The first is a universal problem. The lifespan of a trend has simply gotten shorter. Creative agencies, too, scramble to strike while the cultural iron is hot (and make fools of themselves when they fail). Agencies might have the advantage, but only because we tend to hire younger, hipper, and more culturally conscious people. The best clients have already stolen this page from our playbook.
Creative innovation, on the other hand, is more complicated …
How do brand teams manage to find time, money, and ability to innovate while juggling even greater responsibilities?
“The important thing is this: to be able at any moment to sacrifice what we are for what we could become.”
― Charles Dubois, Naturalist
Very few organizations are capable of disrupting themselves. As organizations grow, disciplines become silo’d and separated as management looks for ways to increase efficiency and reduce waste. Process, by design, is an error-reduction strategy. Therefore most organizations are optimized to serve today’s business model at the cost of tomorrow’s. And while the average brand team is measured by last year’s sales, if not same-day-sales, the risk of failure inherent to innovation is often too much for an organization to stomach.
With that level of risk aversion, is it any surprise that a Nielsen study found that new product innovation enjoyed 80% higher revenues if management had little to do with its conception or realization. Distance, both literal and figurative, is one of the best predictors of creative innovation’s success.
“You can’t put a Six Sigma process into that area and say, well, I’m getting behind on invention, so I’m going to schedule myself for three good ideas on Wednesday and two on Friday.”
― George Buckley, CEO, 3M
There are many activities that clients can ultimately bring in-house, but creative innovation will always benefit from outside help. And as attention spans decline, categories become disrupted, and new competitors emerge – creative innovation, the ability to reach consumers in novel ways with novel messages, is more important than ever before.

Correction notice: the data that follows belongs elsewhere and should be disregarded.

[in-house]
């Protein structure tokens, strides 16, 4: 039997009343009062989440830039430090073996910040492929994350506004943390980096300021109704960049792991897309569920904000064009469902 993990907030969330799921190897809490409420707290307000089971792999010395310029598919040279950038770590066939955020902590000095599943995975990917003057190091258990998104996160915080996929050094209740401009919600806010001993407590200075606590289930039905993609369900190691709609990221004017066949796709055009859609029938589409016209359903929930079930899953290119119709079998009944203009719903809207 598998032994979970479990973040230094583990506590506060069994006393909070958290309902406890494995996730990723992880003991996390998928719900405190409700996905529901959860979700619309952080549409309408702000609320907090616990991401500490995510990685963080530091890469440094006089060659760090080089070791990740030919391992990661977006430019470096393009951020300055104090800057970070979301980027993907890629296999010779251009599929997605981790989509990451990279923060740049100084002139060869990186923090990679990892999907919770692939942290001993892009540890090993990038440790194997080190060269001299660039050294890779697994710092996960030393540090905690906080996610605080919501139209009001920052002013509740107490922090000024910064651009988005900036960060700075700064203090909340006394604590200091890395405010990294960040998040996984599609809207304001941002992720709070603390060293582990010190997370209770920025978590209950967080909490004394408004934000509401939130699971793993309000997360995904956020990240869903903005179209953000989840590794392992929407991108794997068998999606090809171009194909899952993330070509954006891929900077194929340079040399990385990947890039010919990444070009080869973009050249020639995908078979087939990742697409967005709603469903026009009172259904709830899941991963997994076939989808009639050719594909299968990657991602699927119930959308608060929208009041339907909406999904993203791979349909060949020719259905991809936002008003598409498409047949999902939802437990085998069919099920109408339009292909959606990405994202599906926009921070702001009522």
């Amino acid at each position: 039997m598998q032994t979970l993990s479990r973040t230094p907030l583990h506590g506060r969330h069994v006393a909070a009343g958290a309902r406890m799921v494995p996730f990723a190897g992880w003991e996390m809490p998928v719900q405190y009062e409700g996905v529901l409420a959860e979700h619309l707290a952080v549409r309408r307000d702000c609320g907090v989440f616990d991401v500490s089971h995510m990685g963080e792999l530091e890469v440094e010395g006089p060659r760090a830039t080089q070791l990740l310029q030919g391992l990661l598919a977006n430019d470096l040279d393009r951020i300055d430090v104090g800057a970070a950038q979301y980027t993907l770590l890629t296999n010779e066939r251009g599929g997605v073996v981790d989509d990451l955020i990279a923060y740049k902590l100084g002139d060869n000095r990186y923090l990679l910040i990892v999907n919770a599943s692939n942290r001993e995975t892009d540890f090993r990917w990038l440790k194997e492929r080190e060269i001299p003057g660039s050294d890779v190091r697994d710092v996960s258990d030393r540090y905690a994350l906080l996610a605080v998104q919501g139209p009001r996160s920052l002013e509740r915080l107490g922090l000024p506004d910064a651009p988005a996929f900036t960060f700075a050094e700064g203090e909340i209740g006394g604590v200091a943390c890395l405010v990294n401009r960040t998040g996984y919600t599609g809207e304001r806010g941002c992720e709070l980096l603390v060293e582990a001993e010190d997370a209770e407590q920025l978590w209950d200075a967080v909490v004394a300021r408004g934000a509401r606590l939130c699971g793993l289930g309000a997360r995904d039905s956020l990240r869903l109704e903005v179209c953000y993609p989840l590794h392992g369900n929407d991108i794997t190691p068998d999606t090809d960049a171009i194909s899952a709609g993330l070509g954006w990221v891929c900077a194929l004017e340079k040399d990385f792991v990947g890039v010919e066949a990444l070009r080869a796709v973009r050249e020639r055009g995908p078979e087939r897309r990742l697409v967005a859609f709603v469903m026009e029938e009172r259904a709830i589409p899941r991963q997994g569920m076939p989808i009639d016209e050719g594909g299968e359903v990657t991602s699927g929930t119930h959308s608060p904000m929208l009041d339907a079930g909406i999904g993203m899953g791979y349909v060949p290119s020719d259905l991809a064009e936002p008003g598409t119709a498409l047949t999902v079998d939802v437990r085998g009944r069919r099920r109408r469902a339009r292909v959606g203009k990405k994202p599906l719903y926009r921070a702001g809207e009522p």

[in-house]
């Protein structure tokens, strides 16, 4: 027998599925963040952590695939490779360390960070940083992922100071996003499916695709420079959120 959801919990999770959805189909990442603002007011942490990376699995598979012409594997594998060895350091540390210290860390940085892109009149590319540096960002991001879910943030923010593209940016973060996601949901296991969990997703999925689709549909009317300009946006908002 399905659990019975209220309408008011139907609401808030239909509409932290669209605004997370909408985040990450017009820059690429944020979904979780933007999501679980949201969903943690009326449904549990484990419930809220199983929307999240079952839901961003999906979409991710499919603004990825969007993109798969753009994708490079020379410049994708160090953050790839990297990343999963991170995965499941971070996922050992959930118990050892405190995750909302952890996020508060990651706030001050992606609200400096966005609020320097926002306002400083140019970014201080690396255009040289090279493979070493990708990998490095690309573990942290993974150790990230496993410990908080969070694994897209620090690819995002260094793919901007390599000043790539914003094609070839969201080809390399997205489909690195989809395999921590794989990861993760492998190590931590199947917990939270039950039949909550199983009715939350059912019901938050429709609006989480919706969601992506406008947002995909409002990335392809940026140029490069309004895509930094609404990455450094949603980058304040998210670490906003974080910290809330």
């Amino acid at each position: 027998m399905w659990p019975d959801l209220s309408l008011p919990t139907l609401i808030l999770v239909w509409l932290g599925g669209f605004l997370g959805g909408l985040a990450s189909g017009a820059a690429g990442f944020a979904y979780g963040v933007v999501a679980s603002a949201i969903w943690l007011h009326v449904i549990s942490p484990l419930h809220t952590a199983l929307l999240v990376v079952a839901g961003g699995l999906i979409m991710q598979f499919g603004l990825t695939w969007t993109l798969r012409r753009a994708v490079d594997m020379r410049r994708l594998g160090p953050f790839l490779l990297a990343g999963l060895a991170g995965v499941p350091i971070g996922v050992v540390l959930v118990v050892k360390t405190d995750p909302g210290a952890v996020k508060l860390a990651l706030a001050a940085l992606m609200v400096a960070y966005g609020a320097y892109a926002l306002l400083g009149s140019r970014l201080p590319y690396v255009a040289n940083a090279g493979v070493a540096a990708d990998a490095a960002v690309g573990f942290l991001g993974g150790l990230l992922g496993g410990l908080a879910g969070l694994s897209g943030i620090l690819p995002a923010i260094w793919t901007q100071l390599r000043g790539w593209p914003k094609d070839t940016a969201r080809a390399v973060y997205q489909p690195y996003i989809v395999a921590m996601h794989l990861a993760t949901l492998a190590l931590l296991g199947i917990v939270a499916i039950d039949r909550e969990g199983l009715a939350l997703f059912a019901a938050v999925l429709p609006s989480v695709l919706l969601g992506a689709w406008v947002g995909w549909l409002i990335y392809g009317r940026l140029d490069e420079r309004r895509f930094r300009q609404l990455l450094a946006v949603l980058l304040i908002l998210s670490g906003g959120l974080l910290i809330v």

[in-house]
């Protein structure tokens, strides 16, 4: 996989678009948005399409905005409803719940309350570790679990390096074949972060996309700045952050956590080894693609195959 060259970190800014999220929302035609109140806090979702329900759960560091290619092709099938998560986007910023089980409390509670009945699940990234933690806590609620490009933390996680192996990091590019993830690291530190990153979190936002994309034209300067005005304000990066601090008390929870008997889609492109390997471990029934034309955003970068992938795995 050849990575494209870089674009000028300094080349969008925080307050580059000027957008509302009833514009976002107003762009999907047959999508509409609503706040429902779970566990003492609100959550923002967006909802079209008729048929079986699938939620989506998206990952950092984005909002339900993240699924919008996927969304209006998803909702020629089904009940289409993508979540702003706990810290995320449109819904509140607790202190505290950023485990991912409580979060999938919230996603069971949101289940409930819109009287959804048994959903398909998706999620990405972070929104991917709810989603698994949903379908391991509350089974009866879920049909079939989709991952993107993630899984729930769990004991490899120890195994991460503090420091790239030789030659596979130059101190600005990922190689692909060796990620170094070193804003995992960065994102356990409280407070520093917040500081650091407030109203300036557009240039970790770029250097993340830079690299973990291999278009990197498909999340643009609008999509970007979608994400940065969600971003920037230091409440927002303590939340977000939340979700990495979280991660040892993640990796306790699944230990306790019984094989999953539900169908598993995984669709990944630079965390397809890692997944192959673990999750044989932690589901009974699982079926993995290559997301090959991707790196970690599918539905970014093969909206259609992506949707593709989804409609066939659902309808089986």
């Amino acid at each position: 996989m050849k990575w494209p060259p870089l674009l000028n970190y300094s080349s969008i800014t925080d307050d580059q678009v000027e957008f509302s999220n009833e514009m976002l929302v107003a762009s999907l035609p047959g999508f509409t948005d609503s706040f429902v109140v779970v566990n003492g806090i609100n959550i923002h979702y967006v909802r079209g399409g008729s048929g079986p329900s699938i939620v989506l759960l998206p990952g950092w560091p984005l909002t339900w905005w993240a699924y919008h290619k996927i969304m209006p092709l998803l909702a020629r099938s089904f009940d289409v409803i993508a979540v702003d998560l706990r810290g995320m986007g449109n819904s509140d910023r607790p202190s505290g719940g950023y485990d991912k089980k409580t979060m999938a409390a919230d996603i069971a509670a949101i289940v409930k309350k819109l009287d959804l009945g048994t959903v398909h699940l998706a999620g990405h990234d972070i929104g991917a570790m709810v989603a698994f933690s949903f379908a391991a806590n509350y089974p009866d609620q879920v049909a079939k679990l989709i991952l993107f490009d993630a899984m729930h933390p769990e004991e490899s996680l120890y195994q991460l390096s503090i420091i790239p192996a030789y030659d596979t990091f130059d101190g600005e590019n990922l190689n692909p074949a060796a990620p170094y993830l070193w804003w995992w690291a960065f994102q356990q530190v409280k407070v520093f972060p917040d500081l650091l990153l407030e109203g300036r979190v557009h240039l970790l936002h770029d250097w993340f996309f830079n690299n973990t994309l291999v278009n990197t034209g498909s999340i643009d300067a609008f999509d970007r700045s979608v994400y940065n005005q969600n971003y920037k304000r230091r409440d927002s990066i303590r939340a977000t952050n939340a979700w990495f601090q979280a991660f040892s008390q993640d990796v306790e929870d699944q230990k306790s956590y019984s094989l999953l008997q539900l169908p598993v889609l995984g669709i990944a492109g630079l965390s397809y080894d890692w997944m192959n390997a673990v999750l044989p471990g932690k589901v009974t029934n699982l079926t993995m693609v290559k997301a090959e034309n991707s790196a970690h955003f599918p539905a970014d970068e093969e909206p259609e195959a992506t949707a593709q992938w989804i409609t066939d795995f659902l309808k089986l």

It’s a completely new model for creativity. One that has challenged us as an agency and has transformed us as creatives. We hire, staff, work, and think differently. But we still speak client. Creative innovation is critical, but so are the other 99 things on the brand team’s to-do list.
Since our inception, we’ve been incredibly fortunate to work with and learn from smart brand team partners at Target, Esurance, Diamond Foods, Volkswagen, and the New York MTA.
We’ve launched the first quantified self app for driving designed to make driving more fun. We solved one of humanity’s greatest problems – burnt popcorn – with a simple yet fun utility. We helped a small brand out compete a big brand with a digital strategy centered around innovation that punched like a campaign with three-times its budget. In our down time, we built the world’s first real-life Like sign, launched a net-worth guessing game, kept a running tally of our favorite creative innovations, and published two years of startup trends.